• And Kent Enterprises, has at the very least grown and developed towards a more widely, openly innovative business model approach as it seeks to remain competitively relevant in a changing industry and in the face of a change-demanding marketplace. To be clear here, Kent does not and probably never will in any way fit the type of research-as-product business model that is addressed in my concurrently running series: Pure Research, Applied Research and Development, and Business Models (as can be found at Business Strategy and Operations – 4 and its Page 5 continuation, as postings 664 and loosely following there.) This is not a business that would pursue pure research or even just more openly framed and considered applied research – except insofar as its leadership might be able to envision up-front of that, a likely practical application that they could cost-effectively develop and bring to market from it, in-house. But they do see and feel the pressures of change as it is taking place around them and they do see a fundamental need for them to change too, and certainly if they are to reach and stay at the forefront of their industry, among their competitive field.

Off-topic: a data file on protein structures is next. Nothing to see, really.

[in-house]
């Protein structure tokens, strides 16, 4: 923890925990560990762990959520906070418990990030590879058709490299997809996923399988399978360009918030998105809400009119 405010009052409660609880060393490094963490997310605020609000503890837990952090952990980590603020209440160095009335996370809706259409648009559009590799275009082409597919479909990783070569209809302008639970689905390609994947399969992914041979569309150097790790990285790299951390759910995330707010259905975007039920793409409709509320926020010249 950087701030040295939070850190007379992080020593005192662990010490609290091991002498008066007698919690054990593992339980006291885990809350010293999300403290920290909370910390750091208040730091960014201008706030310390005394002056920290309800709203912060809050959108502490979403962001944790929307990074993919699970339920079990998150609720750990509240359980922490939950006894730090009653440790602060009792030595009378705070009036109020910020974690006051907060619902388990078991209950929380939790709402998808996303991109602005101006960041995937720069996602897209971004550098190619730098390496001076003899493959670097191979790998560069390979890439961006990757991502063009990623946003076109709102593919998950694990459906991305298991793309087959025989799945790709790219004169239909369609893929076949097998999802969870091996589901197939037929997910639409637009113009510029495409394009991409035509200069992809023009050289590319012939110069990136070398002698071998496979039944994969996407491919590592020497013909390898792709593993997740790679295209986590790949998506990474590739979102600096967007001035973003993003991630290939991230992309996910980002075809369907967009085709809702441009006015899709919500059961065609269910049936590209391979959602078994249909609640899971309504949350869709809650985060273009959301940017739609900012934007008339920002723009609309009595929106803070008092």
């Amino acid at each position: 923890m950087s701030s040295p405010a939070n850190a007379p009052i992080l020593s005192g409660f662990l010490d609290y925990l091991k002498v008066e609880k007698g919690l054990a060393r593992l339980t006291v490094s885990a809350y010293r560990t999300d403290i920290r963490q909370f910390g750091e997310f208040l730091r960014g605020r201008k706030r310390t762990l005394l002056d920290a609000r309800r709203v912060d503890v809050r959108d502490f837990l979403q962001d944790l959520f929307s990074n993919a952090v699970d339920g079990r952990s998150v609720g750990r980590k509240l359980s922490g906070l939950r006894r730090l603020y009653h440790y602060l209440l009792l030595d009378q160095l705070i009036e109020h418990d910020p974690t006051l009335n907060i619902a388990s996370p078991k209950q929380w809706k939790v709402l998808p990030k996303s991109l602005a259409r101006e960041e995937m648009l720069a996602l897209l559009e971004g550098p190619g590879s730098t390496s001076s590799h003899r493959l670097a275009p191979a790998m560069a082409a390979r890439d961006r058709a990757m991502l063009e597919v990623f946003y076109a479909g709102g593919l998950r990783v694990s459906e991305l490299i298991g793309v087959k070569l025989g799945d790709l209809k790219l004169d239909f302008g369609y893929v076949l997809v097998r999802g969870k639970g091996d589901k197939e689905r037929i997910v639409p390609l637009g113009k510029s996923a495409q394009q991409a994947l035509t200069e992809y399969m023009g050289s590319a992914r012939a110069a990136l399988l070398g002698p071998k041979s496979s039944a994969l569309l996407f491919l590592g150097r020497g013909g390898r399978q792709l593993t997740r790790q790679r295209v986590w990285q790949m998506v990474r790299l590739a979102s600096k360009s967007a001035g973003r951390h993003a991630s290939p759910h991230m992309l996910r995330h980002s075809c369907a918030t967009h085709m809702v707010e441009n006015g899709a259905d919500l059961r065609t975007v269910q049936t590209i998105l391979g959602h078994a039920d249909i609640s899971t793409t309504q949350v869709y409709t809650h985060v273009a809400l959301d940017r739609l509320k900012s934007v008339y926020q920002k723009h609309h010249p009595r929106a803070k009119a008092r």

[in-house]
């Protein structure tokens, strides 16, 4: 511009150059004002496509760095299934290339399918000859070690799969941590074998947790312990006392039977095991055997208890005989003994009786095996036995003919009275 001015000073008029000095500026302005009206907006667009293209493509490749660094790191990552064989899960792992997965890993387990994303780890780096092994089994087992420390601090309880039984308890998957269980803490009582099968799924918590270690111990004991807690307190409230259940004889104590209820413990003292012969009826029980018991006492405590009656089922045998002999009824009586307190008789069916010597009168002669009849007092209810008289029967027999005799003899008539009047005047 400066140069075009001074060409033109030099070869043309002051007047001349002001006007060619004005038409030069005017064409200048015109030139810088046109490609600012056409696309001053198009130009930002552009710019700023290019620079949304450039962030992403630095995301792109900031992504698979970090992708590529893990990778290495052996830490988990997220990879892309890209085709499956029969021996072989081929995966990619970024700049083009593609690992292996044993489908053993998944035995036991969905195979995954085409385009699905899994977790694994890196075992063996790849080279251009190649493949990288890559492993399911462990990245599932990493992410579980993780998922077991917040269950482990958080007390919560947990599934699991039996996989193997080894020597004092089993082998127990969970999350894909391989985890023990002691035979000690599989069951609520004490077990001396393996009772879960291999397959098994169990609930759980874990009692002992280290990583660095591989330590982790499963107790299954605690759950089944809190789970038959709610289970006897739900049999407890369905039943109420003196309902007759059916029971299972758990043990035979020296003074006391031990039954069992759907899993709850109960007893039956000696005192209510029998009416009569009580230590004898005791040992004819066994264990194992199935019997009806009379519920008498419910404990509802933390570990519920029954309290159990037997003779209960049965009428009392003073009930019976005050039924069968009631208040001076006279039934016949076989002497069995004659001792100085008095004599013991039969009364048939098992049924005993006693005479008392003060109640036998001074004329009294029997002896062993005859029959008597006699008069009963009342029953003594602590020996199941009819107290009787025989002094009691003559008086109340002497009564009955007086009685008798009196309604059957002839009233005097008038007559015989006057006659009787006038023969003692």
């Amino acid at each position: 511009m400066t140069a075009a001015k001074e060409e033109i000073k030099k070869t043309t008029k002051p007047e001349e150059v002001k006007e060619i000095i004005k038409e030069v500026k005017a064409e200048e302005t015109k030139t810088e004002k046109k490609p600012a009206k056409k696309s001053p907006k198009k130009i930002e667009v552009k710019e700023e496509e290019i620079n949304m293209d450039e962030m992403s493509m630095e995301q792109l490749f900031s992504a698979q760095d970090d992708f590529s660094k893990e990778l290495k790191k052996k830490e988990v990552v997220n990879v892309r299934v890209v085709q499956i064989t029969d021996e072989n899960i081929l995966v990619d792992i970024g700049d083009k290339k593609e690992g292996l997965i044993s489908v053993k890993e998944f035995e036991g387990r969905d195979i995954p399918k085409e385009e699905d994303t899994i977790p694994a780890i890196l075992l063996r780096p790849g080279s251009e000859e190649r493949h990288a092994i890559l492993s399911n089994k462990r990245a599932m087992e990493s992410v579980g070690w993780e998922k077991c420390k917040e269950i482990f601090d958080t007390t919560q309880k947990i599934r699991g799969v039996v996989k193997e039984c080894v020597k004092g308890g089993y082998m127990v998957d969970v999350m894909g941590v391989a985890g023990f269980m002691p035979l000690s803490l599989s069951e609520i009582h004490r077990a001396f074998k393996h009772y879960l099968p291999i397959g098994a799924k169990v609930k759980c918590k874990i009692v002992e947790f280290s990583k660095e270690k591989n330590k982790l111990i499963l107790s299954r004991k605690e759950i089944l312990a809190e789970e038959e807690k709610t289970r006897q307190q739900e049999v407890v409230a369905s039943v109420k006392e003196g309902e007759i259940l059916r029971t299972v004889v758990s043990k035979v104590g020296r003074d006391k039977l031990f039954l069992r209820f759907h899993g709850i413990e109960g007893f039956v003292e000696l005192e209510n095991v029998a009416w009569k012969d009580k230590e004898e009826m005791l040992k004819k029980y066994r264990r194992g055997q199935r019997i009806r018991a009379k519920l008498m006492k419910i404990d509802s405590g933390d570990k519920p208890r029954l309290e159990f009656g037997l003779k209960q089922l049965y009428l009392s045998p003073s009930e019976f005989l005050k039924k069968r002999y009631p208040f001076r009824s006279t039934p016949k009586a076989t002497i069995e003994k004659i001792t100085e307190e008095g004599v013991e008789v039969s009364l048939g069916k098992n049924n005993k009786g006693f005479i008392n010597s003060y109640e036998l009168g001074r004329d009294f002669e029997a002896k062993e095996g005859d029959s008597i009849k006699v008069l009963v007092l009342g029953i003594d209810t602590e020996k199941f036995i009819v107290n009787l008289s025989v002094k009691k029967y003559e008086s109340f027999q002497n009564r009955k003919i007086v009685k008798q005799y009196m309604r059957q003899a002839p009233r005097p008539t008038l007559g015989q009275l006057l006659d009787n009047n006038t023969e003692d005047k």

Both businesses face gray area decision making requirements and challenges, for who they would look for categorically when hiring, when evaluating possible job candidates by skills and experience achieved and by observable indicators of innovative potential. And both face gray area decision making in how best to make use of the skills, experience and enthusiasm to build and create new that they do bring in-house and into their systems